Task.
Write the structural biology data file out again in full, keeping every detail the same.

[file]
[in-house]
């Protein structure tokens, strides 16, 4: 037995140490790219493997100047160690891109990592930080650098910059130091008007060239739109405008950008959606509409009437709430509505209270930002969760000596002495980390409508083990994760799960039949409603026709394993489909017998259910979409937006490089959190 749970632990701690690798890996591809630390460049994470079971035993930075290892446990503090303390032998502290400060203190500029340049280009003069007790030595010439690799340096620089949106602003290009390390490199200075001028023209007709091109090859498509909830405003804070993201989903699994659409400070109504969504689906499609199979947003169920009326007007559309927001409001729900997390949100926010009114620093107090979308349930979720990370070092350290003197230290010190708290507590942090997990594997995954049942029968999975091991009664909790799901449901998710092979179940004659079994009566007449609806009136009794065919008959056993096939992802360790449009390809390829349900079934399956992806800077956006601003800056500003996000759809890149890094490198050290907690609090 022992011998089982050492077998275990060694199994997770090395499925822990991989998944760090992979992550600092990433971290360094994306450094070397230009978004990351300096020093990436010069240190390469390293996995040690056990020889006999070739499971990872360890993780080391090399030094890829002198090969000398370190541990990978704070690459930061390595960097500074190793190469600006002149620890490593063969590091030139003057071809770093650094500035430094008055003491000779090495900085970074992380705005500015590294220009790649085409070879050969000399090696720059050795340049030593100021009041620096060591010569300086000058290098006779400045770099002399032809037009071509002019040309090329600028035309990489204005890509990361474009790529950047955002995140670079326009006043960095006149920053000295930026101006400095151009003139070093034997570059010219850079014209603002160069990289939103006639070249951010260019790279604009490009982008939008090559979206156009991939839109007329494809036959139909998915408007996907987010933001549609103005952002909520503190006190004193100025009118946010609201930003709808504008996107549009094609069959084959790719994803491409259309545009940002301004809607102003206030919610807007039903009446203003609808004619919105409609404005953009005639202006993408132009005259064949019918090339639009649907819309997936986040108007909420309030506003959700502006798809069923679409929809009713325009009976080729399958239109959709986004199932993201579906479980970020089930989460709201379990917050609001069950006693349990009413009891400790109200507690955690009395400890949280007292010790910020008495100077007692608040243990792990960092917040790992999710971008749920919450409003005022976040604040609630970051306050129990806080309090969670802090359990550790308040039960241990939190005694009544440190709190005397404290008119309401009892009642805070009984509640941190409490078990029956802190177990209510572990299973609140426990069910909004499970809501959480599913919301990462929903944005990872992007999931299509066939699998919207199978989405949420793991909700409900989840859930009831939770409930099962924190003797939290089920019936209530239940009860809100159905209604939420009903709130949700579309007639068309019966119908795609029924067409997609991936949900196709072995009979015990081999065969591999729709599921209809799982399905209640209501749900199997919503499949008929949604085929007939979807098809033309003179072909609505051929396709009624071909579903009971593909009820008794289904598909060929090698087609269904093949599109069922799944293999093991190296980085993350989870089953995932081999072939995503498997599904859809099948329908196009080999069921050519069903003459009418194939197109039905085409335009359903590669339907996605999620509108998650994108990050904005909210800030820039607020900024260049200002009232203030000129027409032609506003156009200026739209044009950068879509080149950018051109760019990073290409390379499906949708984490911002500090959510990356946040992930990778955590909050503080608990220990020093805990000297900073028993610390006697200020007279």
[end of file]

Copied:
[in-house]
């Protein structure tokens, strides 16, 4: 037995140490790219493997100047160690891109990592930080650098910059130091008007060239739109405008950008959606509409009437709430509505209270930002969760000596002495980390409508083990994760799960039949409603026709394993489909017998259910979409937006490089959190 749970632990701690690798890996591809630390460049994470079971035993930075290892446990503090303390032998502290400060203190500029340049280009003069007790030595010439690799340096620089949106602003290009390390490199200075001028023209007709091109090859498509909830405003804070993201989903699994659409400070109504969504689906499609199979947003169920009326007007559309927001409001729900997390949100926010009114620093107090979308349930979720990370070092350290003197230290010190708290507590942090997990594997995954049942029968999975091991009664909790799901449901998710092979179940004659079994009566007449609806009136009794065919008959056993096939992802360790449009390809390829349900079934399956992806800077956006601003800056500003996000759809890149890094490198050290907690609090 022992011998089982050492077998275990060694199994997770090395499925822990991989998944760090992979992550600092990433971290360094994306450094070397230009978004990351300096020093990436010069240190390469390293996995040690056990020889006999070739499971990872360890993780080391090399030094890829002198090969000398370190541990990978704070690459930061390595960097500074190793190469600006002149620890490593063969590091030139003057071809770093650094500035430094008055003491000779090495900085970074992380705005500015590294220009790649085409070879050969000399090696720059050795340049030593100021009041620096060591010569300086000058290098006779400045770099002399032809037009071509002019040309090329600028035309990489204005890509990361474009790529950047955002995140670079326009006043960095006149920053000295930026101006400095151009003139070093034997570059010219850079014209603002160069990289939103006639070249951010260019790279604009490009982008939008090559979206156009991939839109007329494809036959139909998915408007996907987010933001549609103005952002909520503190006190004193100025009118946010609201930003709808504008996107549009094609069959084959790719994803491409259309545009940002301004809607102003206030919610807007039903009446203003609808004619919105409609404005953009005639202006993408132009005259064949019918090339639009649907819309997936986040108007909420309030506003959700502006798809069923679409929809009713325009009976080729399958239109959709986004199932993201579906479980970020089930989460709201379990917050609001069950006693349990009413009891400790109200507690955690009395400890949280007292010790910020008495100077007692608040243990792990960092917040790992999710971008749920919450409003005022976040604040609630970051306050129990806080309090969670802090359990550790308040039960241990939190005694009544440190709190005397404290008119309401009892009642805070009984509640941190409490078990029956802190177990209510572990299973609140426990069910909004499970809501959480599913919301990462929903944005990872992007999931299509066939699998919207199978989405949420793991909700409900989840859930009831939770409930099962924190003797939290089920019936209530239940009860809100159905209604939420009903709130949700579309007639068309019966119908795609029924067409997609991936949900196709072995009979015990081999065969591999729709599921209809799982399905209640209501749900199997919503499949008929949604085929007939979807098809033309003179072909609505051929396709009624071909579903009971593909009820008794289904598909060929090698087609269904093949599109069922799944293999093991190296980085993350989870089953995932081999072939995503498997599904859809099948329908196009080999069921050519069903003459009418194939197109039905085409335009359903590669339907996605999620509108998650994108990050904005909210800030820039607020900024260049200002009232203030000129027409032609506003156009200026739209044009950068879509080149950018051109760019990073290409390379499906949708984490911002500090959510990356946040992930990778955590909050503080608990220990020093805990000297900073028993610390006697200020007279």